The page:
MN decides that gaps in the state’s version don’t preclude the CI being a material witness so the CI must be disclosed

“If a warrant to search a home relies on information from a confidential police informant about contraband inside the home, but the warrant application includes no facts indicating whether the informant could be considered a government agent who violated the resident-defendant’s Fourth Amendment rights, Minnesota Rule of Criminal Procedure 9.01 entitles the defendant to discover non-identifying information relevant to the constitutionality of the informant’s conduct.” (Syllabus) State v. Dexter, 2019 Minn. App. LEXIS 185 (May 20, 2019).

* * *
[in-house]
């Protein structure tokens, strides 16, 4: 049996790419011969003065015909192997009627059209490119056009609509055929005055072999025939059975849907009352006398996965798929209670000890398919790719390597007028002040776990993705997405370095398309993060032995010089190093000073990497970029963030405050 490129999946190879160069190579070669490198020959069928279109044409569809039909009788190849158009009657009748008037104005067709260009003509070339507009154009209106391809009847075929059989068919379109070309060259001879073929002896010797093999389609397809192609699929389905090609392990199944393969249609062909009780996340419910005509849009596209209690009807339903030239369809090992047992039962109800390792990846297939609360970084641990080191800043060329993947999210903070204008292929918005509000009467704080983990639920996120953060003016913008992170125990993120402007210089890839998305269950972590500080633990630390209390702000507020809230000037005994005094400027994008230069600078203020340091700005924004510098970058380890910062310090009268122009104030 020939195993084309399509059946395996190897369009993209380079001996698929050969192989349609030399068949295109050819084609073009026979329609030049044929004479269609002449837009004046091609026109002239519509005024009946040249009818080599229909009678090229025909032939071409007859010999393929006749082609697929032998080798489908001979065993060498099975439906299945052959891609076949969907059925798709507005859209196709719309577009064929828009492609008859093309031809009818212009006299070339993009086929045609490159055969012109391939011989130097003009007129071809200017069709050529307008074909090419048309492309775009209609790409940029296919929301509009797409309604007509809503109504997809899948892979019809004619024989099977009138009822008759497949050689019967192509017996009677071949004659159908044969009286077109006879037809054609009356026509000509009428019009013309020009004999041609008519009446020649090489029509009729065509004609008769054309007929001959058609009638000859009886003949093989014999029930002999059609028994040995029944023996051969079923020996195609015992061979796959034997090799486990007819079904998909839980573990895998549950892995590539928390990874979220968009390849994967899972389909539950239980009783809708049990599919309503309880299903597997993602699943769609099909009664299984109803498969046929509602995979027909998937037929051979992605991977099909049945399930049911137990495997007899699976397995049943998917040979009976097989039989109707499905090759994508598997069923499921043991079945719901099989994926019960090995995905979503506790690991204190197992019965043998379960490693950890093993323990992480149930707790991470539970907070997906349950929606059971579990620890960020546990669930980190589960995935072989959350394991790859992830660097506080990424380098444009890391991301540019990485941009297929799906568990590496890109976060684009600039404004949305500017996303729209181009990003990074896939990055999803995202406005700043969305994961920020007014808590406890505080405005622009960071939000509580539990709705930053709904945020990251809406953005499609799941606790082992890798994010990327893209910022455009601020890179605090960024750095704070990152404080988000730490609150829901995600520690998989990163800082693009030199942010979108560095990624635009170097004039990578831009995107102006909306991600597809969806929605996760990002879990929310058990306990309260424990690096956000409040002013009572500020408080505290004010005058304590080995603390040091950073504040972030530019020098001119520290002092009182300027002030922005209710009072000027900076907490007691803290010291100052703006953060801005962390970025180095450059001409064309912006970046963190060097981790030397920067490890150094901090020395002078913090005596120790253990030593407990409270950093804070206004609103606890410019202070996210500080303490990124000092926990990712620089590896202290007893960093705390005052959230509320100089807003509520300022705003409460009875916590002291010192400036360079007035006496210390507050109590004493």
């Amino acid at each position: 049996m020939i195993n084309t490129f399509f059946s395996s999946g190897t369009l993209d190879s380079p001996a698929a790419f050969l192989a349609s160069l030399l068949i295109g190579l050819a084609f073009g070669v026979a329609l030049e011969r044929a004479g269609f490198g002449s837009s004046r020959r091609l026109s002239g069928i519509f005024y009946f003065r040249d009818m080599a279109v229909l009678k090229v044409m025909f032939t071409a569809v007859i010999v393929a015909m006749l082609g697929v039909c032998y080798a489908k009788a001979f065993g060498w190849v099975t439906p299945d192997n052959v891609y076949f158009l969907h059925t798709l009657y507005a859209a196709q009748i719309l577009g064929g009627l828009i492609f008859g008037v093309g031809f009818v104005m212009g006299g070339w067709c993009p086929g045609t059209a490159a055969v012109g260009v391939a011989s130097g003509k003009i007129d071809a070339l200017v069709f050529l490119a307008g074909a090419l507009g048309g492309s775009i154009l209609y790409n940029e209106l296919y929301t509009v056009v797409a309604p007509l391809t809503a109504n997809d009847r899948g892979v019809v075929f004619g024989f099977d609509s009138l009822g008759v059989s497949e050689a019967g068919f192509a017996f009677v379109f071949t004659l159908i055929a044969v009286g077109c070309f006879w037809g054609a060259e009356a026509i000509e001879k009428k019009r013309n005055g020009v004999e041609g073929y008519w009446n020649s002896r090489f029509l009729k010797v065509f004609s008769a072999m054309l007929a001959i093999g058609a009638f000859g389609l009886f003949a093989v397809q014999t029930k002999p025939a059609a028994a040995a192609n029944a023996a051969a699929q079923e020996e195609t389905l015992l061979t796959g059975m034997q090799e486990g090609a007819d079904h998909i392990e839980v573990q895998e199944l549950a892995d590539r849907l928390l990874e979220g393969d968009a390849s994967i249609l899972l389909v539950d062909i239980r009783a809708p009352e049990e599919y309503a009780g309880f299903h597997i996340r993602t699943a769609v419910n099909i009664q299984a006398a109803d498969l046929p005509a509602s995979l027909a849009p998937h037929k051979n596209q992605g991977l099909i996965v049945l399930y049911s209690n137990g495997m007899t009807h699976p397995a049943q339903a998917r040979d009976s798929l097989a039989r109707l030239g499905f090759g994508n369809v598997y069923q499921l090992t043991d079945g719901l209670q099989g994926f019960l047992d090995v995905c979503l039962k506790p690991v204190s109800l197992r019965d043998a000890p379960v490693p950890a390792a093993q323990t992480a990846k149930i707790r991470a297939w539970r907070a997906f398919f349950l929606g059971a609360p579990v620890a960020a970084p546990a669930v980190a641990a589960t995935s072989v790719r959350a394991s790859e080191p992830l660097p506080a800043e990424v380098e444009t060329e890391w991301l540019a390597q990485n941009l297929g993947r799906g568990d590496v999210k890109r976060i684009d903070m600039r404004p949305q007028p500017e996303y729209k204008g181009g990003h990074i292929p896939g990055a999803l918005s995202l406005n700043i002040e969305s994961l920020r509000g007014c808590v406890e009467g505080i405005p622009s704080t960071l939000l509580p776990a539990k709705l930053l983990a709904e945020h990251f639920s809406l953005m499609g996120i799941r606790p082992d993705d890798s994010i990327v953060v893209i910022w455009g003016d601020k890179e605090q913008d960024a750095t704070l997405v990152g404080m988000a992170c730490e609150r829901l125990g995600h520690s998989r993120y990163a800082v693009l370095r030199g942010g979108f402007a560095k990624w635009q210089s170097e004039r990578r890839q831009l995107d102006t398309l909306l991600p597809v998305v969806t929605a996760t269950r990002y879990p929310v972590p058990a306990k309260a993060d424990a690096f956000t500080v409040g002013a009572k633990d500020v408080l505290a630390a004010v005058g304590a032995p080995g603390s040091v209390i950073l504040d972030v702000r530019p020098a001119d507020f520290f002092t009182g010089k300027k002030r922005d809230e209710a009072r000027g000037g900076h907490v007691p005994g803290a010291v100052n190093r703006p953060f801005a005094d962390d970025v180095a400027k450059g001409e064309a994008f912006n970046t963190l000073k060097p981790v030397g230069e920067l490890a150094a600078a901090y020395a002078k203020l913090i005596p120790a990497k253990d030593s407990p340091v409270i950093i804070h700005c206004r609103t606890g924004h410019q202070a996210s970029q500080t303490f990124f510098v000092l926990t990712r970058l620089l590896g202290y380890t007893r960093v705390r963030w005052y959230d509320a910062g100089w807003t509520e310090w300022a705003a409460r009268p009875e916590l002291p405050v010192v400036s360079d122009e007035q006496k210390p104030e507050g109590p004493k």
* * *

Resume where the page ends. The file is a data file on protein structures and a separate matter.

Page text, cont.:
“Rather, [defendant] only argues that the Fourth Amendment demands that evidence from warrantless searches not falling under an exception to the warrant requirement usually be excluded …. His arguments have no bearing on the question posed in this case, however. Because the initial buccal swab was not precluded by controlling precedent at the time, suppression of the evidence would not have been required even if the swab had been illegally obtained.” Davis v. United States, 2019 U.S. Dist. LEXIS 85349 (E.D. Tenn. May 21, 2019).*

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